The final section, “The Transformation of Memory at Rome,” is the star of the volume. Greg Woolf starts by drawing us into the ideologically rich Forum Augustum and its Temple of Mars Ultor. In particular, Woolf examines the summi viri gallery encircling the Forum, querying for whom the various elogia may have been legible and whether/how the educated elite could have understood the messages embedded in them. Woolf approaches the question by thinking of the Forum Augustum as a sanctuary, turning to comparative evidence from Paleolithic caves (Chauvet, Lascaux, and Altamira) as a way of interrogating what he means by a “sanctuary” (a habitual site of ritual performance, a place of symbolic accumulation). Reconceptualizing the Forum Augustum as a sanctuary enables Woolf to ultimately change the question we ask of social memory: instead of focusing so much on what is learned, Woolf instead encourages us to ask how it is learned, suggesting that the “shared memory of how we learned” (206) is itself an important social memory.
Steven Rutledge comes at the question of class and memory. This is a valuable topic for the present volume since most other contributions have focused largely on memory practices and policies related to the elite. The effect of this elite focus is a rather top-down vision of memory production and curation that excludes resistance or challenges by the lower classes. Rutledge, by contrast, detects the presence of such competing memories in Rome’s topography and monuments. For examples of these, Rutledge notes first the competing spoils deposited in Aventine temples by the novus homo L. Mummius Achaicus and the aristocrat L. Licinius Lucullus. He ends by examining the emperor Tiberius’ renovations of the Temple of Concordia, a monument with a rich plebeian history, arguing that such renovations reflected an attempt by the emperor to appropriate and recast a plebeian symbol.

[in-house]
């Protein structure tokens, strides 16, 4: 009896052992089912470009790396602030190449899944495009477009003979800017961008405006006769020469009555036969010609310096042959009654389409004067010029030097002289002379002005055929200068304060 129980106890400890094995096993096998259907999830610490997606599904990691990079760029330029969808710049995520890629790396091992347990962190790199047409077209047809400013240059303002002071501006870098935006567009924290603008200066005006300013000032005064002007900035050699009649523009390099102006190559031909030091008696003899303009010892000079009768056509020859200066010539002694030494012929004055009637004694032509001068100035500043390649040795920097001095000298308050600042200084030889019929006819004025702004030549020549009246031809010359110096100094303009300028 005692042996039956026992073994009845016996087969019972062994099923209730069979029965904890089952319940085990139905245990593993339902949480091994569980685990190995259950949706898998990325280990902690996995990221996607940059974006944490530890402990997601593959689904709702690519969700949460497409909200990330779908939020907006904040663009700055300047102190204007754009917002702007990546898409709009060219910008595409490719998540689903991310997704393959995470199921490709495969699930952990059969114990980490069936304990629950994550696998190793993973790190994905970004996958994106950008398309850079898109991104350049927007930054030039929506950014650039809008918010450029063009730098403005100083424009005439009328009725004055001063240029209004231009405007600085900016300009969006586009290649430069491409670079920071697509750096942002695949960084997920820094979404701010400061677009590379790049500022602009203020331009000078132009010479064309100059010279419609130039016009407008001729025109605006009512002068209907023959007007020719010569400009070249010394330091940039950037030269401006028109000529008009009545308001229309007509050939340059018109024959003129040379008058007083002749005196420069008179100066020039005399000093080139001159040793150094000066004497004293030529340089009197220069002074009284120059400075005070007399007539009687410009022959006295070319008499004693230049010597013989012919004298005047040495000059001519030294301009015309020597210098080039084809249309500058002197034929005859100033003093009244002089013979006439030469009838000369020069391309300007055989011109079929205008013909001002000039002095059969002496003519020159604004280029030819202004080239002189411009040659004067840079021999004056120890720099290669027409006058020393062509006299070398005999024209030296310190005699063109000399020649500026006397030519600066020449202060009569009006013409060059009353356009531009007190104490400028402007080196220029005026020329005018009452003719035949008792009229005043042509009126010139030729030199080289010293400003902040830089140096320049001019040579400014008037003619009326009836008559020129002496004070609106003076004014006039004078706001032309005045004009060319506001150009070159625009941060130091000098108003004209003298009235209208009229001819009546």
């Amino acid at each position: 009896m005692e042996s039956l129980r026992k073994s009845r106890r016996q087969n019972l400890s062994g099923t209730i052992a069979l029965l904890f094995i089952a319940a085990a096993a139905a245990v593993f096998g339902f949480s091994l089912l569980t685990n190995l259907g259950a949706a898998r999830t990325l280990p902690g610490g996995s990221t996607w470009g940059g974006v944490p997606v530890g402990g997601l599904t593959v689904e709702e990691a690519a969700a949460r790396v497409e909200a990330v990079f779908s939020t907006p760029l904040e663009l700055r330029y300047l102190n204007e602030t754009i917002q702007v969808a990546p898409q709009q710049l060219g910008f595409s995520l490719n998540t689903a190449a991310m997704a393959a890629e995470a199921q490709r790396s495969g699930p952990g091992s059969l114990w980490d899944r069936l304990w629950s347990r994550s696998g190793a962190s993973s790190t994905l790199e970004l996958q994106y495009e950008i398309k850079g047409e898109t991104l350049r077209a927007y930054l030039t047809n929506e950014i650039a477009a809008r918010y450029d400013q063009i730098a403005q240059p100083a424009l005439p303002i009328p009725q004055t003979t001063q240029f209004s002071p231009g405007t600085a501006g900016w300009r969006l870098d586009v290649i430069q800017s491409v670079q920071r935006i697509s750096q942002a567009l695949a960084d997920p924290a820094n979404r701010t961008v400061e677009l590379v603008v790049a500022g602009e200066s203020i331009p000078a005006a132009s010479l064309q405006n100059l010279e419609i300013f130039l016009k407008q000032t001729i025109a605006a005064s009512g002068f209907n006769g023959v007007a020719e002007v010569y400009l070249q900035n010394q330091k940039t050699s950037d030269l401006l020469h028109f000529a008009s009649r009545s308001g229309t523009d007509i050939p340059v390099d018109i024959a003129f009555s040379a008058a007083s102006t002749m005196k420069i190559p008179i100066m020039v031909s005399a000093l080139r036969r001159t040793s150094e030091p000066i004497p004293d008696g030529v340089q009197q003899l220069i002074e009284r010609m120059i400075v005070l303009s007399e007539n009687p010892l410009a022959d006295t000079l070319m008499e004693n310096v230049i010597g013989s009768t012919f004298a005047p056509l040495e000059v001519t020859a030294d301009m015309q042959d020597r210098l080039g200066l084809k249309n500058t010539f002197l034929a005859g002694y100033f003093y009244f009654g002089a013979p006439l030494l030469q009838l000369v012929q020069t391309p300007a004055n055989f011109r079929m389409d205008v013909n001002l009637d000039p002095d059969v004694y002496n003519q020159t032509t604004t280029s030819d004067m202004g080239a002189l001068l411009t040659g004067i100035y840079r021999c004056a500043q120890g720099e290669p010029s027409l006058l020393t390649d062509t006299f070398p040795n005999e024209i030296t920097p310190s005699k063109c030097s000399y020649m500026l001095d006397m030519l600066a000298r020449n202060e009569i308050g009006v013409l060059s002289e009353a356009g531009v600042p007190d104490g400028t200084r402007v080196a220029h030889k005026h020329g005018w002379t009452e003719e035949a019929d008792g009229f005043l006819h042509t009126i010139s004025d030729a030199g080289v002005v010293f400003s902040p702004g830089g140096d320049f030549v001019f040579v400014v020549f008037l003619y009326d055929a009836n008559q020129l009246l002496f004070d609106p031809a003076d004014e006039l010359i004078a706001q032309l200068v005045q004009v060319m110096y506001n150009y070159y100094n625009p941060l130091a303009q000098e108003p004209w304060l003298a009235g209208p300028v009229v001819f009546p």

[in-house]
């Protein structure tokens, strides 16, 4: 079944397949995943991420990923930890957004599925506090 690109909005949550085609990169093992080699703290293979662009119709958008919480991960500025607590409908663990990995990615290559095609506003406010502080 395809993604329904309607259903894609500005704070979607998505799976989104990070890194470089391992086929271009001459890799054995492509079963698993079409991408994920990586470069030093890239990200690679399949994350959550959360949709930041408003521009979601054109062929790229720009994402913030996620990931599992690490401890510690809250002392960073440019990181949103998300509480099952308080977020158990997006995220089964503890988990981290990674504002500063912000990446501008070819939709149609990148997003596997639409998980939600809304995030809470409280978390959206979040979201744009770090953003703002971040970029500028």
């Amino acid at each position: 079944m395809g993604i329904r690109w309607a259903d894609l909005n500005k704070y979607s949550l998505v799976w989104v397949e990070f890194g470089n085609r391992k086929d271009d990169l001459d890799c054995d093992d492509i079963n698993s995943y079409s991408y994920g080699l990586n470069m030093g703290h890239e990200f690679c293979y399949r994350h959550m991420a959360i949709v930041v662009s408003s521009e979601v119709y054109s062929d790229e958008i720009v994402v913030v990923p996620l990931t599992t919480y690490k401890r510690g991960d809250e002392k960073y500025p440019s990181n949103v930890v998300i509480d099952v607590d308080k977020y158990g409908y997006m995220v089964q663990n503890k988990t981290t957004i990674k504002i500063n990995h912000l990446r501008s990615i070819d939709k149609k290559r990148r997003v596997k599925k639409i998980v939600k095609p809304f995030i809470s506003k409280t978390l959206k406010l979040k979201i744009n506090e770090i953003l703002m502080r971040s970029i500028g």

Elizabeth Marlowe concludes the volume with the Tetrarchy and the Vicennalia monument added to the Rostra in the Forum Romanum, proposing that the new Tetrarchic monument did not fundamentally alter the memories already attached to the monumental space of the Rostra. Marlowe begins by illuminating the ambiguous meanings attached to the Vicennalia monument and the space that it occupies, and she then explicates the value of that ambiguity for diplomacy among the senatorial elite. She ultimately suggests that the Roman aristocracy built the monument for the Tetrarchs, and that the aim of the monument was to celebrate the Tetrarchs in a mode legible to the local customs of Rome (e.g. by grafting the structure onto the Rostra, an important Augustan monument).
As tends to happen with conference volumes, there are a number of missed opportunities for constructive dialogues between the papers. The roles of cult and ritual—particularly the places, objects, and sensory experiences of ritual — dominate a number of contributions (Alcock, Elsner, Noreña, Yasin, Kamash, Jiménez, Woolf). Several essays describe an “accumulative or agglutinative strategy of memory production” (127): the accretion and co-mingling of old and new memories over time (Yasin, Rose, Marlowe). And the place of the emperor in local communities’ cultural memory repeatedly appears (Weisweiler, Noreña, Rose, Marlowe).
After reading through these essays, I am inclined to ask, with Alcock, whether it is time “to stop concentrating on [the workings of memory in the ancient world] as an exceptional, isolated topic” (31). Given the success of Galinsky’s project to elevate conversations about memory in Roman culture, I believe the answer is “yes.” Memoria Romana has patronized and encouraged a great amount of valuable research on cultural memory and memory practices in the ancient Roman world, and the field now seems more primed than ever to move forward with the next sets of questions.
1. First came Memoria Romana: Memory in Rome and Rome in Memory in 2014 (BMCR 2015.01.48), and the third volume, Memory in Ancient Rome and Early Christianity, was published in 2016 (BMCR 2016.07.31).